There are liberal groups, like the Center for American Progress and MoveOn, both of which strongly opposed Obamacare repeal, that are likely to mobilize against the GOP tax plan. The question for liberal groups, though, will be whether they can ramp up their members’ intensity to what it was during the health care debate. “Folks this tax battle is Trump’s Waterloo. We can win it. Before anything Mueller does. EYE. ON. THE. BALL,” wrote CAP’s Topher Spiro in a Twitter message on Monday.

So this dynamic looks more like the Gorsuch nomination, with two blocs contesting the issue rather than the one-sided anti-Obamacare-repeal drumbeat, with conservatives potentially more motivated than progressives for the fight.

But Republicans still could have a problem: outside groups that are usually nonpartisan jumping into the fray because tax policy can affect their bottom lines. The National Association of Home Builders announced last week that it would oppose the tax bill, arguing that the changes to tax deductions would discourage Americans from buying new homes. NAHB is promising to help defeat the measure, though it’s not clear if they really have the ability to move public opinion or votes in Congress.

The public

In September, Republicans briefly considered the so-called Graham-Cassidy bill to repeal Obamacare. A CBS News poll on the eve of the planned vote showed that just 20 percent of Americans — and only 46 percent of Republicans — supported the legislation, while 52 percent of the country disapproved. Most of the GOP Obamacare repeal proposals were similarly unpopular.

On tax reform, the numbers are better — but just by a little bit. A recent Reuters/Ipsos poll found that, among those who had heard about the broad outlines of the GOP tax plan, just 28 percent supported it, with 41 percent opposing it and 31 percent saying they didn’t know. About 56 percent of Republicans supported the legislation.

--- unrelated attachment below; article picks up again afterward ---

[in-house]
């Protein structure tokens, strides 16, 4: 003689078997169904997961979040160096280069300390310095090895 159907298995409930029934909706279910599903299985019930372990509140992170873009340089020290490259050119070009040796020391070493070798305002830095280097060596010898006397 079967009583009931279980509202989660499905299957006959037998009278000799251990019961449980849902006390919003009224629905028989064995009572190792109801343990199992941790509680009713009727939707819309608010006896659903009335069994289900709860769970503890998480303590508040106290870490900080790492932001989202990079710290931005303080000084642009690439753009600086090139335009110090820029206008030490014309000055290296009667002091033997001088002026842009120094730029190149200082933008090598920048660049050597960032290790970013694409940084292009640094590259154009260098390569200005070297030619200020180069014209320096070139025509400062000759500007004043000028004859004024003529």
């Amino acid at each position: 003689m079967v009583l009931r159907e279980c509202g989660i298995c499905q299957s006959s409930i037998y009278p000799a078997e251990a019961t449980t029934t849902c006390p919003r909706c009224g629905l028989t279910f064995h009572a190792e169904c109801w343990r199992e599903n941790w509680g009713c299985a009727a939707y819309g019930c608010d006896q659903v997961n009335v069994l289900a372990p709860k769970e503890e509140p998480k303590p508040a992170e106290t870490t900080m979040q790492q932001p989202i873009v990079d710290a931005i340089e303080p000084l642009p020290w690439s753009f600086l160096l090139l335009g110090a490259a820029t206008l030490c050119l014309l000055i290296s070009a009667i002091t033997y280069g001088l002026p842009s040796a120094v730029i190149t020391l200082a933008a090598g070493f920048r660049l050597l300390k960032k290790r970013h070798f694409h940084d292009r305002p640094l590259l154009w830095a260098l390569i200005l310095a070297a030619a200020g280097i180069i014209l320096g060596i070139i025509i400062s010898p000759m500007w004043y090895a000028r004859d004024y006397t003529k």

That’s not a great starting place for Republicans. (On the eve of the Gorsuch vote, a Quinnipiac survey showed that about 50 percent of Americans supported his confirmation, compared with 35 percent who did not.) But you could imagine that Republican Party leaders, Trump and conservative groups all consistently praising the bill for the next few weeks could make it more popular among Republican voters, who generally favor tax cuts. And that could rub off to some degree on the broader American public.

Tax reform is the third huge legislative fight of the year. The Republicans won on Gorsuch, and the Democrats prevailed on health care. Which side will be victorious in this case is still very much undecided.

Most of the factors above do not bode well for the Republicans. They also have a bunch of obvious disadvantages: internal divisions on the specifics of tax policy; a very unpopular president attached to the legislation; and a self-imposed deadline that gives them only eight weeks to pass the bill.

On the other hand, they have the margins to pass this without any Democrats. They seem to have a sense of urgency around this bill. And remember, even on health care, Republicans passed an Obamacare repeal effort in the House and were only one vote short in the Senate.

Altogether, the safest thing I can say is that the tax bill has a better chance of passing than the health care bill did — but a worse chance than the Gorsuch nomination.

Perry Bacon Jr. was a senior writer for FiveThirtyEight.